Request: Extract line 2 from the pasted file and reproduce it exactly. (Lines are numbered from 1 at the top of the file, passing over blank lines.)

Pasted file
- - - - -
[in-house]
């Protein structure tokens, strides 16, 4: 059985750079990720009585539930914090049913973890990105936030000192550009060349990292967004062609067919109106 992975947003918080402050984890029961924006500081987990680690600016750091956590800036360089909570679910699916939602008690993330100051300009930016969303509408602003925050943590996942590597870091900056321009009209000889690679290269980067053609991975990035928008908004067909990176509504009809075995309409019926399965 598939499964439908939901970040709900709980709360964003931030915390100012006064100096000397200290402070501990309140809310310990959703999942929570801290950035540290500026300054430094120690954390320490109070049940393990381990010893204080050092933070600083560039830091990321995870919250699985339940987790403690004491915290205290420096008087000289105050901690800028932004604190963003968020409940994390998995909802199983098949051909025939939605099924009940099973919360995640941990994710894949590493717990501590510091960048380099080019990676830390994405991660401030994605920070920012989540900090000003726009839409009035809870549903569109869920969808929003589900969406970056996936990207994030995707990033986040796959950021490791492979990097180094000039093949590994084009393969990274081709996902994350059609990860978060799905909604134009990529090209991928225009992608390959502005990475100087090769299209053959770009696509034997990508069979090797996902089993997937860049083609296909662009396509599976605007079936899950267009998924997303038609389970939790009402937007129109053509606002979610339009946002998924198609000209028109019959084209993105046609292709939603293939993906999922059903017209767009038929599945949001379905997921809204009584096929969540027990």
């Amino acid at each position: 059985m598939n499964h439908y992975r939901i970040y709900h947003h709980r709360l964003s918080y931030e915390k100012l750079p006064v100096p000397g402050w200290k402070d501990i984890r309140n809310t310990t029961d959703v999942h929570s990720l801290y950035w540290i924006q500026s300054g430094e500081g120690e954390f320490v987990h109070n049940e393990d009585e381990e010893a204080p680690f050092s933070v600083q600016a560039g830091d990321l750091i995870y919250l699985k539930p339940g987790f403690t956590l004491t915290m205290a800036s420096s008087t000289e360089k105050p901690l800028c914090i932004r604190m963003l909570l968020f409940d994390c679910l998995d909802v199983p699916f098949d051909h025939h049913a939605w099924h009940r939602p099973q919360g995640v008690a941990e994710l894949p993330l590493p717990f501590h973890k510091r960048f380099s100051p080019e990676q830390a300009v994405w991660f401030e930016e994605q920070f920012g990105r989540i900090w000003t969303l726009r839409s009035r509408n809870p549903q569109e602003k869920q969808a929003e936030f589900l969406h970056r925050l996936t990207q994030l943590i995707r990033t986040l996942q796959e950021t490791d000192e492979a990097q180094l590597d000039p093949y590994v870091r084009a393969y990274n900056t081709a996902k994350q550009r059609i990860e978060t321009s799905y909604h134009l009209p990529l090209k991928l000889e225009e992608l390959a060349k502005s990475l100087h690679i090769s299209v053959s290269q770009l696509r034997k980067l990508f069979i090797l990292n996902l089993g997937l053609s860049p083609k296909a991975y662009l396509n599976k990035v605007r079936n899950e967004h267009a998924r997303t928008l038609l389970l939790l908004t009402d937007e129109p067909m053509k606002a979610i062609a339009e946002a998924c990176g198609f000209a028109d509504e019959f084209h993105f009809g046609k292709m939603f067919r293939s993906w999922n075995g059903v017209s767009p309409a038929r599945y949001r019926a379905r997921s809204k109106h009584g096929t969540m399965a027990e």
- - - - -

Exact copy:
């Protein structure tokens, strides 16, 4: 059985750079990720009585539930914090049913973890990105936030000192550009060349990292967004062609067919109106 992975947003918080402050984890029961924006500081987990680690600016750091956590800036360089909570679910699916939602008690993330100051300009930016969303509408602003925050943590996942590597870091900056321009009209000889690679290269980067053609991975990035928008908004067909990176509504009809075995309409019926399965 598939499964439908939901970040709900709980709360964003931030915390100012006064100096000397200290402070501990309140809310310990959703999942929570801290950035540290500026300054430094120690954390320490109070049940393990381990010893204080050092933070600083560039830091990321995870919250699985339940987790403690004491915290205290420096008087000289105050901690800028932004604190963003968020409940994390998995909802199983098949051909025939939605099924009940099973919360995640941990994710894949590493717990501590510091960048380099080019990676830390994405991660401030994605920070920012989540900090000003726009839409009035809870549903569109869920969808929003589900969406970056996936990207994030995707990033986040796959950021490791492979990097180094000039093949590994084009393969990274081709996902994350059609990860978060799905909604134009990529090209991928225009992608390959502005990475100087090769299209053959770009696509034997990508069979090797996902089993997937860049083609296909662009396509599976605007079936899950267009998924997303038609389970939790009402937007129109053509606002979610339009946002998924198609000209028109019959084209993105046609292709939603293939993906999922059903017209767009038929599945949001379905997921809204009584096929969540027990």